Darby believed that history was divided into dispensations, or eras. This understanding was a by-product of a Baconian view of secular history, which asserted that history can be more perfectly understood through analysis and categorization. Darby taught that dispensations were periods of time in which certain conditions are placed on mankind by God in order for salvation to be realized. Each of these dispensations, usually seven in number, end with mankind's failure and God's righteous judgment. Following Darby's lead, the American Cyrus I. Scofield later defined these seven dispensations as Innocence (Adam), Conscience (post-Adam to the Flood), Human Government (Gentiles after the flood), Promise (Abraham to Moses), Law (Moses to Christ), Grace (Church age), and future Kingdom (the Millennium).
The use of dispensations reflected a particular understanding of how Scripture is to be read and interpreted. Evangelical scholar George M. Marsden notes that Darby and his followers believed that "all they were doing was taking the hard facts of Scripture, carefully arranging and classifying them, and thus discovering the clear patterns which Scripture revealed. The unusual firmness of the facts of Scripture was believed guaranteed by its supernatural inspiration."  This desire to "divide and classify everything is one of the most striking and characteristic traits of dispensationalism".  The attempt to "scientifically" classify Scripture was spurred on by increasing attacks on the historicity and validity of the Bible, a growing tendency within many mainline churches. This intensifying skepticism was another indication to Darby of the inevitable corruption of Christendom and the need for "true believers" to remove themselves from communion with mainline churches.
The Church and Israel: Two Peoples of One God
The unique features of Darby's teachings were twofold: "the doctrine of the secret rapture and the subsequent necessity to divide the New Testament into Jewish and churchly texts".  These two distinguishing marks were the logical conclusions of Darby's guiding principle: a radical distinction and dichotomy between Israel, the earthly people of God, and the Church, the heavenly people of God. These beliefs are front and center in the Left Behind novels and in popular dispensationalist Hal Lindsey's The Late Great Planet Earth (1970), the best-selling non-fiction book of the last forty years in the United States. Convinced that Christendom was failing and was mostly apostate, and believing that many Old Testament promises had yet to be fulfilled, Darby concluded that God had two people, not one. He pronounced, "The Church is in ruins" --it was, he claimed, being destroyed by hierarchy, institutionalization, structure, ritual, ceremony, and the ordained clergy. So pessimistic was Darby that he declared:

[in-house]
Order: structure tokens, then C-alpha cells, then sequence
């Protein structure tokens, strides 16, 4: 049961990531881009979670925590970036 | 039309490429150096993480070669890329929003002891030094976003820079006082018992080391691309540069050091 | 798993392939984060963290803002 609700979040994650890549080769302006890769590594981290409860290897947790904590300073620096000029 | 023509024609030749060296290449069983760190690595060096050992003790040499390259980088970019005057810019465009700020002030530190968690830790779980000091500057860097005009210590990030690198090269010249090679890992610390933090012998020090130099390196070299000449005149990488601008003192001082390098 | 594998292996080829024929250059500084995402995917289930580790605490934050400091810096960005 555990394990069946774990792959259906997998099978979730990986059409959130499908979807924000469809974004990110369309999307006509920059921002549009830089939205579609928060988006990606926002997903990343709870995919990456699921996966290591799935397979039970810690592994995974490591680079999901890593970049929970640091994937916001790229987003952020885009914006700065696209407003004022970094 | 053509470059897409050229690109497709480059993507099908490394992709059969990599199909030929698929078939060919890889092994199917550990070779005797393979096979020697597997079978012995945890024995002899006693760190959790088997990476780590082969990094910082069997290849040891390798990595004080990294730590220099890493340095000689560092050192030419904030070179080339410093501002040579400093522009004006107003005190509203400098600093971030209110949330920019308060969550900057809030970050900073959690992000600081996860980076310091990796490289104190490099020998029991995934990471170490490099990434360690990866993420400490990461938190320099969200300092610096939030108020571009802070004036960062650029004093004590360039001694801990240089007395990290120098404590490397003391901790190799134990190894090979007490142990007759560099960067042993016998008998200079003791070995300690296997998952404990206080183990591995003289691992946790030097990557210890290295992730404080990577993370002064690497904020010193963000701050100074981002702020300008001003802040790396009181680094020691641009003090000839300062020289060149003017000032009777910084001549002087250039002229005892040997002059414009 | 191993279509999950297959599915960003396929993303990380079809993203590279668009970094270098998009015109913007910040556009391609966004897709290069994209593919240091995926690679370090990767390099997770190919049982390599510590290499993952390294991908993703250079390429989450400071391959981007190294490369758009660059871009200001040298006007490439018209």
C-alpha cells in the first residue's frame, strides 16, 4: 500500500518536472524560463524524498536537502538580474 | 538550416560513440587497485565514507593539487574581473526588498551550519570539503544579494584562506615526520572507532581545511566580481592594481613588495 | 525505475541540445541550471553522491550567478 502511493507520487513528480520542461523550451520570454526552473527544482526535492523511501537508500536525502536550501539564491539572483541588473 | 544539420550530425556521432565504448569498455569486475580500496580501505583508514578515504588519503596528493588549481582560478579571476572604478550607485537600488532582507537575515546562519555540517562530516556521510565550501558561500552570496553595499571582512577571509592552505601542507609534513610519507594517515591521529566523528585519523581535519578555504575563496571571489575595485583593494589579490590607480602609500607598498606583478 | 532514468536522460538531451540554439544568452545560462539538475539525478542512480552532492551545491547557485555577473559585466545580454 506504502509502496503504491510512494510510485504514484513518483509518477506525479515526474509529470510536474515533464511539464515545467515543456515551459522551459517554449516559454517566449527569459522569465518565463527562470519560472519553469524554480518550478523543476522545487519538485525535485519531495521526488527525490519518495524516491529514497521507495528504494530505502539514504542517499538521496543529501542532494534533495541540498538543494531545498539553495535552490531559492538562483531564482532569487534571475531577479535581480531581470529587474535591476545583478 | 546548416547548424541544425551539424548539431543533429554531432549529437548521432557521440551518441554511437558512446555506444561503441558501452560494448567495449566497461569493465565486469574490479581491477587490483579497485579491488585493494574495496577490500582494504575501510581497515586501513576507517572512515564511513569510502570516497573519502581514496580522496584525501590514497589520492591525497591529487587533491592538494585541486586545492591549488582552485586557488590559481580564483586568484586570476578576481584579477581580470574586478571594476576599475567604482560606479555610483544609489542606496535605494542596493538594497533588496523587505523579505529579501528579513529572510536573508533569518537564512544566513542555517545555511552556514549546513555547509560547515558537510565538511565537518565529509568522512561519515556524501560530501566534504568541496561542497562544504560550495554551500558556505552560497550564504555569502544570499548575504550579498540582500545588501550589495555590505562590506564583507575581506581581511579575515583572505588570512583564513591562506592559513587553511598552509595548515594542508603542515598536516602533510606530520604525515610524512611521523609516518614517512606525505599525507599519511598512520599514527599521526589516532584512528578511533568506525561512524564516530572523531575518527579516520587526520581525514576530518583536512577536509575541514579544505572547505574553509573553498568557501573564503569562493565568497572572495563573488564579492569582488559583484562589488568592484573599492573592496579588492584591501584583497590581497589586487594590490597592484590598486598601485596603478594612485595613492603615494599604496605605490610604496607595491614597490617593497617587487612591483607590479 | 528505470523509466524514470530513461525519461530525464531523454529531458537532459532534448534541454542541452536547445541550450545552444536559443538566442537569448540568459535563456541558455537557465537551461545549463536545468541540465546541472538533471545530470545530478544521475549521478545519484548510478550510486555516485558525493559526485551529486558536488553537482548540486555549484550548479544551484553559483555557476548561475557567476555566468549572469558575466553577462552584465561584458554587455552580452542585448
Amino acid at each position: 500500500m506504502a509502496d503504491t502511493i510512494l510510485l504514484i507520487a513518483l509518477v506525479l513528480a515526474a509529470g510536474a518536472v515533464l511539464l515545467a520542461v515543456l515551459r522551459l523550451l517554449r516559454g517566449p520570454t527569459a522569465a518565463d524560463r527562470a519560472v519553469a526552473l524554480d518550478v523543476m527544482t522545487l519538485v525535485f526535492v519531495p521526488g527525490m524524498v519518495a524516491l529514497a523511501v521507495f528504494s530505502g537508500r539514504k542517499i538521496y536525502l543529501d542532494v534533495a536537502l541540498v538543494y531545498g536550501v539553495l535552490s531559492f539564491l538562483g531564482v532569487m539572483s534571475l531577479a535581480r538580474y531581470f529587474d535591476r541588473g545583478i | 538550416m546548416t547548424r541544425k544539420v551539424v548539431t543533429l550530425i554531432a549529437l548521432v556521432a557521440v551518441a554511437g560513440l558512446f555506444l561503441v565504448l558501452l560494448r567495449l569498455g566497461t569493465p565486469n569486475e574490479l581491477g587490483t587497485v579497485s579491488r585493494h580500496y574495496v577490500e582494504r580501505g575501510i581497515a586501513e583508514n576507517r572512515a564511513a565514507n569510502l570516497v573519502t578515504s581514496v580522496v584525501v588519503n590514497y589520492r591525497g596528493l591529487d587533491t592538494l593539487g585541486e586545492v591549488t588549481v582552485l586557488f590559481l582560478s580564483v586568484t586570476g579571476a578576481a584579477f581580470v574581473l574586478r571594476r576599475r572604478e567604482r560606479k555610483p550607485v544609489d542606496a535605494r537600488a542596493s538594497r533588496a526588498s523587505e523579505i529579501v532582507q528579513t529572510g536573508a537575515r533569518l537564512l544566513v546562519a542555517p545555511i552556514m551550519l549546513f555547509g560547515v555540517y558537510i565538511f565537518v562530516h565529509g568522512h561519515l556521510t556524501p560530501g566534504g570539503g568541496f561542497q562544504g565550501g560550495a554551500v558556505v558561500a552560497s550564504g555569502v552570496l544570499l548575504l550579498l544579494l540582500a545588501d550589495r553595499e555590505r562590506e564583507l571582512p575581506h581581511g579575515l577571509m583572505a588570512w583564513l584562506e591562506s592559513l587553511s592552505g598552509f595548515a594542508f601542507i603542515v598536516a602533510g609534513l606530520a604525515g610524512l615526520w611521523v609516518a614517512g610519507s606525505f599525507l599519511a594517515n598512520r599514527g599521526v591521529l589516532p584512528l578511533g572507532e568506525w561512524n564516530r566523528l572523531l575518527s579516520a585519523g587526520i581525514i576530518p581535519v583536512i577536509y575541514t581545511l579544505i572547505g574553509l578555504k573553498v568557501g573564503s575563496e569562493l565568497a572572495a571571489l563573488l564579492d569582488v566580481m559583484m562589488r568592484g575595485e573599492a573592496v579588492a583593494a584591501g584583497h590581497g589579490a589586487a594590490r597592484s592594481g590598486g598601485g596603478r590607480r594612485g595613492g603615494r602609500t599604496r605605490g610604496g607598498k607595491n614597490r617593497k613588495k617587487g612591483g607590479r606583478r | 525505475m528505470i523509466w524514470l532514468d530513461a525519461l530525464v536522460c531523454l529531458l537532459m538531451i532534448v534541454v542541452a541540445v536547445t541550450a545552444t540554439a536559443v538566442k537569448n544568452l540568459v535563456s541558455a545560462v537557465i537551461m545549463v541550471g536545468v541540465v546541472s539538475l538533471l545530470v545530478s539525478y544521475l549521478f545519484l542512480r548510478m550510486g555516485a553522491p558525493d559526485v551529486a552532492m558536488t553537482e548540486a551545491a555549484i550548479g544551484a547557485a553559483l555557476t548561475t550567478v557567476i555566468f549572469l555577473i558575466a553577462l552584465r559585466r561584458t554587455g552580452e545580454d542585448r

I fully recognize that there was an organization in apostolic and scriptural times, but affirm that what now exists is not the scriptural organization at all, but mere human invention, each sect arranging itself according to its own convenience, so that as an external body, the Church is ruined; and though much may be enjoyed of what belongs to the Church, I believe from Scripture that the ruin is without remedy, that the professing church will be cut off. 
Such pessimism meant that only a "remnant"--a few faithful and true Christians--existed in the world. Not surprisingly, this remnant mostly consisted of those who followed Darby and were under his leadership, the Plymouth Brethren. In this regard Darby was like so many others who vainly sought to reform Christianity by separating themselves from historical Christianity as found in the Catholic Church, and setting themselves up as final arbiters of truth and orthodoxy. This same separatist mentality and approach is alive and well today in the many hundreds of Fundamentalist groups in North America and other parts of the world.
Darby insisted that the remnant--the "true church"--consisted of those who joined themselves to Christ as individuals. The Church was not the Body of Christ as a community, but as individuals having a direct relation to Christ, regardless of denominational affiliation. Although he insisted that people join the Brethren, Darby's ecclesiology led to a radical individualism that discarded denominations, positing an opposition between having a personal relationship with Christ and belonging to the visible Church: "It then became clear to me that the church of God, as He considers it, was composed only of those who were so united to Christ, whereas Christendom, as seen externally, was really the world, and could not be considered as the 'church.'"  The Church, severed from Christ, is rendered meaningless for the Christian--only an individual, "personal" relationship with Christ has value.